New Hampshire Joins in States Fighting Gender Identity Discrimination

New Hampshire has joined California in protecting residents from gender identity discrimination with the passing of House Bill 1319, which gender discriminationwas signed into law by Gov. Chris Sununu. The bill added gender discrimination to the state’s current civil rights statute, which already includes age, sex, religious creed, race, color, national origin, physical or mental disability, familial status, and sexual orientation. By doing so, the updated law would prohibit discrimination based on gender identity in regards to housing, employment, and public accommodations.

 According to a report from New Hampshire Union Leader, the bill received support not only from the governor and state legislature, but also the American Civil Liberties Union, the Human Rights Commission, several health establishments, and a New Hampshire police chief association.

Gender identity primarily involves giving people the freedom to express their gender however they see fit, regardless of the sex they were assigned at birth. Transgender people, for example, would benefit from such protections. In recent years some have argued that gender identity discrimination falls under sex discrimination, including the Equal Employment Opportunity Commission and former Attorney General Eric Holder. Attorney General Jeff Sessions, however, has attempted to end this line of thinking. He released a memo last fall that expressly excluded gender identity from sex discrimination protections under Title VII of the Civil Rights Act of 1964. A spokesperson from the Justice Department claimed any attempts to extend those protections was an exaggeration of the laws Congress put in place. This has turned gender into a partisan issue with transgender citizens in the crosshairs.

What many people do not realize, though, is that states are taking the issue into their own hands by passing explicit gender identity discrimination laws. New Hampshire joins not only California, but 18 other states, District of Columbia, Guam, and Puerto Rico in the fight to protect the rights of transgender people. In California, the Fair Employment and Housing Act, CA Code Title 2, Div. 3, Part 2.8, Ch. 3, Sec. 12920, lists gender identity among the other protected statuses. The law not only prohibits gender identity discrimination when it comes to housing and employment, but also establishes “effective remedies that will eliminate these discriminatory practices.” As our Orange County gender discrimination lawyers can explain, it is not enough to simply punish people who engage in gender identity discrimination. Employers must also actively make attempts to prevent discrimination in the first place.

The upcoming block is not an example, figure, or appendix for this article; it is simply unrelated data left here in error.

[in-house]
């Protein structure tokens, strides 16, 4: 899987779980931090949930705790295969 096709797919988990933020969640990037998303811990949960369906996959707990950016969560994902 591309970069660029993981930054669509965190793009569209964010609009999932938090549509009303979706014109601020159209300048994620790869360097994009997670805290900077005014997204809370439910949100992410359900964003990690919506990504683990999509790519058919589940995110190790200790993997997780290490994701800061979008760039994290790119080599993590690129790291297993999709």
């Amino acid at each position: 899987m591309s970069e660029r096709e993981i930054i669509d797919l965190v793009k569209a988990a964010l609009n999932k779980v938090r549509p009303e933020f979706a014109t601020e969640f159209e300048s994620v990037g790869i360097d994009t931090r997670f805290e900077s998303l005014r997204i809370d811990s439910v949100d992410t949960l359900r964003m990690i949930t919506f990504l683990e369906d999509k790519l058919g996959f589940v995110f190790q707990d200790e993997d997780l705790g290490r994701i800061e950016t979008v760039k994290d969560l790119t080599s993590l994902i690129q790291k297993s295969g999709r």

California law goes further to distance itself from the current administration’s narrow-minded interpretation of the law by specifically defining gender identity as being a subset of sex.  CA Code Title 2, Div. 3, Part 2.8, Ch. 4, Sec. 12926 states: ” ‘Sex’ also includes, but is not limited to, a person’s gender. ‘Gender’ means sex, and includes a person’s gender identity and gender expression. ‘Gender expression’ means a person’s gender-related appearance and behavior whether or not stereotypically associated with the person’s assigned sex at birth.”

Having a firm understanding of state and federal laws is the best resource you can have should you find yourself facing gender discrimination in the workplace. And the best way to acquire that resource is to seek the guidance of experienced employment attorneys. Our Orange County legal team is prepared to defend your rights and build the strongest case possible. It is our mission to ensure that all Southern Californians feel safe and protected in the workplace.

Contact the employment attorneys at Nassiri Law Group, practicing in Orange County, Riverside and Los Angeles. Call 949.375.4734.

Additional Resources:

Federal Civil Rights Law Doesn’t Protect Transgender Workers, Justice Department Says, Oct. 5, 2017, By Julie Moreau, NBC News

More Blog Entries:

New Protections for Transgender and Gender-Nonconforming Employees Take Effect, Aug. 13, 2017, Orange County Employment Lawyers Blog


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